This week’s 2011 Oscar list includes three contenders for the best animated feature film of the year.
The favourite is Pixar’s Toy Story 3 since it’s also one of ten best picture contenders.
Also nominated for the 83rd Academy Awards on February 23 are DreamWorks’ How to Train Your Dragon and Sylvain Chomet’s The Illusionist which, shamefully, was generally restricted to UK art houses.
The world of make believe has come a long way since Walt Disney’s Snow White and the Seven Dwarfs (1937).
This weekend, Disney is releasing its 50th animation Tangled, which has been designed on computers to look as if it was made like last year’s hit return to hand-drawn tradition, The Princess And The Frog.
John Lasseter, the chief creative officer for Walt Disney and Pixar Animation Studios, says: “Walt Disney always said ‘For every laugh, there should be a tear.’
“Tangled’s directors have given us a contemporary twist on something that’s classically Disney.
“It looks like a classic Disney animated film, but it’s also in 3D CG animation so it’s really unlike anything we’ve ever done before.”
Lasseter adds: “‘Tangled is full of hilarious characters, but it also has tremendous action and a lot of heart.
“We wanted to create a unique world and story that evoke the rich, dramatic feeling that is classically Disney, but is also fresh and humorous, and that gives the audience something it has never seen before in computer animation.
“The filmmakers have created a world that builds on Disney’s heritage but transports us to a land that is completely new.”
To celebrate Disney’s half-century milestone, all of the films are being shown on the big screen again throughout 2011 at BFI Southbank in London.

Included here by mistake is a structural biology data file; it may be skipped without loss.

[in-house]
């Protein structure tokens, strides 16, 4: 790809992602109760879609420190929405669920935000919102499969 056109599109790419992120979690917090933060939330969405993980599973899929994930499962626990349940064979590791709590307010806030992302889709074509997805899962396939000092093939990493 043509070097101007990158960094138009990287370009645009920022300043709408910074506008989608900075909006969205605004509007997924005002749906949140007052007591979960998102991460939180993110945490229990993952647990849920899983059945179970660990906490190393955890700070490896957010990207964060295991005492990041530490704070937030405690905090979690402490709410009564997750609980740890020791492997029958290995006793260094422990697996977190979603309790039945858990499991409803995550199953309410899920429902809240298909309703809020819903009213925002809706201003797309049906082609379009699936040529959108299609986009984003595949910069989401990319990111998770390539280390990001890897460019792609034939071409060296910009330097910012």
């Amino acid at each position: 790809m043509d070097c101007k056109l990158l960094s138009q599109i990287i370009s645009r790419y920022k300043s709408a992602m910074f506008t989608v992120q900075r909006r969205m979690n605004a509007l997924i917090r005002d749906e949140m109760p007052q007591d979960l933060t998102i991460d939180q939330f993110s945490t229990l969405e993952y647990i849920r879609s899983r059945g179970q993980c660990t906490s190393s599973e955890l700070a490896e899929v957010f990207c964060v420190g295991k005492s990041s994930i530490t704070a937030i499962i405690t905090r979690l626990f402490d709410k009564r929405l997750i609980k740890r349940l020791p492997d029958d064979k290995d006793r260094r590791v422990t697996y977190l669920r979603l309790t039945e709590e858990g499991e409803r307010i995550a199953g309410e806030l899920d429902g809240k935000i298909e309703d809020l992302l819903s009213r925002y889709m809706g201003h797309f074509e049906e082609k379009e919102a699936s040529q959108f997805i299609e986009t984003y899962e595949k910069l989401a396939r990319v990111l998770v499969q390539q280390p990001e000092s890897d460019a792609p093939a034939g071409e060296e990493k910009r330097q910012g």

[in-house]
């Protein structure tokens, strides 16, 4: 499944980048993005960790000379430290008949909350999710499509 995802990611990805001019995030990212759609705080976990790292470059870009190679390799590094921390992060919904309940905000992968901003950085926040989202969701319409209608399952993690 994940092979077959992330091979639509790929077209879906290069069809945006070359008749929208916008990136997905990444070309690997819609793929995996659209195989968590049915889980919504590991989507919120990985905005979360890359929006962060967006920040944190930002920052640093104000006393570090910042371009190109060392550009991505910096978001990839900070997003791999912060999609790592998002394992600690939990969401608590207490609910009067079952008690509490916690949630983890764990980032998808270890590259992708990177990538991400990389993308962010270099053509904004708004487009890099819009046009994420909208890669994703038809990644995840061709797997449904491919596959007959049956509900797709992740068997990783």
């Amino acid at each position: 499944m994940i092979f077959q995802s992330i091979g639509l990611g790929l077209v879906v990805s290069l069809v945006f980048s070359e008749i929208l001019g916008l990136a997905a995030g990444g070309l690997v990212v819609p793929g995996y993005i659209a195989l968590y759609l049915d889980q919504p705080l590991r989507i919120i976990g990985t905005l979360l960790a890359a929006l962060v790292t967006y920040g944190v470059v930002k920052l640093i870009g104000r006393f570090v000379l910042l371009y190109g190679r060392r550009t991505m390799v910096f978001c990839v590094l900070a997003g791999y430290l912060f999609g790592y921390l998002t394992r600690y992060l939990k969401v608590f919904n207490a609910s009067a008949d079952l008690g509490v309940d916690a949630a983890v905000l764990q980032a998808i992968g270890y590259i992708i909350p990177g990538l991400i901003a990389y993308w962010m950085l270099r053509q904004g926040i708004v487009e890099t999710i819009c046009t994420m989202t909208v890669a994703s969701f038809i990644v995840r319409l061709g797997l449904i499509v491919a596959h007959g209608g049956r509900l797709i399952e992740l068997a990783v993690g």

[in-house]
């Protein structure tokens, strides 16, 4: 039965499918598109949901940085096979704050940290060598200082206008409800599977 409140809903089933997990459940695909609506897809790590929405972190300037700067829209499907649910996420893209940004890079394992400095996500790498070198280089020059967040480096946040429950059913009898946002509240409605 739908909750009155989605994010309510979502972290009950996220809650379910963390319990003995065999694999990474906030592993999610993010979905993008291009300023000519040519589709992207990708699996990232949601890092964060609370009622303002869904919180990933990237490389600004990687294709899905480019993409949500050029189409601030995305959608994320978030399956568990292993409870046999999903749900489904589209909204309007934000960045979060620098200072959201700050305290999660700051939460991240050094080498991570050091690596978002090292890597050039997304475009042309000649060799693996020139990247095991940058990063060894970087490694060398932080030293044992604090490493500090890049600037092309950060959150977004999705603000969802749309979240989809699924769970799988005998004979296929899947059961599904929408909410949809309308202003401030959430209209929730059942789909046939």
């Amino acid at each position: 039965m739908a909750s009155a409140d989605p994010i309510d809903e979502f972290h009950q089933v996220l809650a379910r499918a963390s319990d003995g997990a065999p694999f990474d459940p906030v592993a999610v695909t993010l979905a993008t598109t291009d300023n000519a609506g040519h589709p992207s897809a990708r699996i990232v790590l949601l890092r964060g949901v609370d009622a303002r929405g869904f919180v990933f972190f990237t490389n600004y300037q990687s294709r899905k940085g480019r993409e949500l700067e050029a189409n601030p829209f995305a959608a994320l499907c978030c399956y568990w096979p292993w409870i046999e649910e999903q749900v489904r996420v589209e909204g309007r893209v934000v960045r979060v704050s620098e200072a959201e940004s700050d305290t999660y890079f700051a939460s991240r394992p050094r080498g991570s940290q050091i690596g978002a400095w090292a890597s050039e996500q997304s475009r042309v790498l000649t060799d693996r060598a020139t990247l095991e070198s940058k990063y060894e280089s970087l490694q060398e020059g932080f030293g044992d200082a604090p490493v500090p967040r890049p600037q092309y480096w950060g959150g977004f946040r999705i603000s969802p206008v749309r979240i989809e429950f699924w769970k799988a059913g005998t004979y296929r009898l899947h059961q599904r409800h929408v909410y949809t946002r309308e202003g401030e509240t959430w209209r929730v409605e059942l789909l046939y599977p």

Forty of them have not been seen in cinemas since they were first launched.
Collectively, they are an astonishing body of work in terms of the painstaking labours of love needed to create each one, the technological breakthroughs made and, crucially, the way they have crossed international boundaries to become some of the best loved family films of all times.
Released in the UK just 18 months before the start of the Second World War, Snow White and the Seven Dwarfs was the first animation in Technicolour.
Fantasia (1940) was the first major motion picture in stereophonic sound, Lady and the Tramp (1955), the first animated feature in CinemaScope, The Rescuers Down Under (1990), the first feature film to be shot using a 100 per cent digital process.
Beauty and the Beast (1991) was the first animated feature to be nominated for the Academy Award for Best Picture and The Lion King (1994) became the highest grossing traditionally-animated film of all time.
Today, the commercial world of animation is now a five-horse race.
Released only last autumn, Universal’s first genre entry Despicable Me is now tenth in the all time animation box office chart, ninth on the computer-generated list and fifth in 3D terms.
From a standing start, it has surpassed all of the Fox and Sony releases as well as Pixar’s own Ratatouille, Wall-E and, because of its age, Toy Story.
Ever since Lasseter won a special Oscar for his pioneering work with Toy Story (1995), Pixar has dominated the animation box office with computer-generated features.
The 74th year of the Academy Awards in 2001 saw the sensible introduction of a best animated feature in recognitions of the genre’s growing commercial and artistic importance.
Unexpectedly, Lasseter then had to take a back seat for a period.
The first Oscar was duly won by DreamWorks’ Shrek, followed by Hayao Miyazaki’s Spirited Away in 2002.
Since then, Pixar has won five awards out of seven – Finding Nemo (2003), The Incredibles (2004), Ratatouille (2007), Wall-E (2008) and Up (2009), with only Wallace & Gromit (2005) and Happy Feet (2006) standing in its way.
Steven Spielberg’s DreamWorks has been Pixar’s biggest commercial challenger.
Shrek 2 (2004) not only remains the reigning computer animation box office champ in the US, it’s fifth on the all-time list of hits.
Fox has also done well with the Ice Age trilogy, while Sony remains a distant fourth with a more eclectic slate. Its films include Cloudy With A Chance of Meatballs, Open Season, Surf’s Up and the underrated Monster House.
>BFI Box office: 020 7928 3232.
Box office: 020 7928 3232. Website www.bfi.org.uk/southbank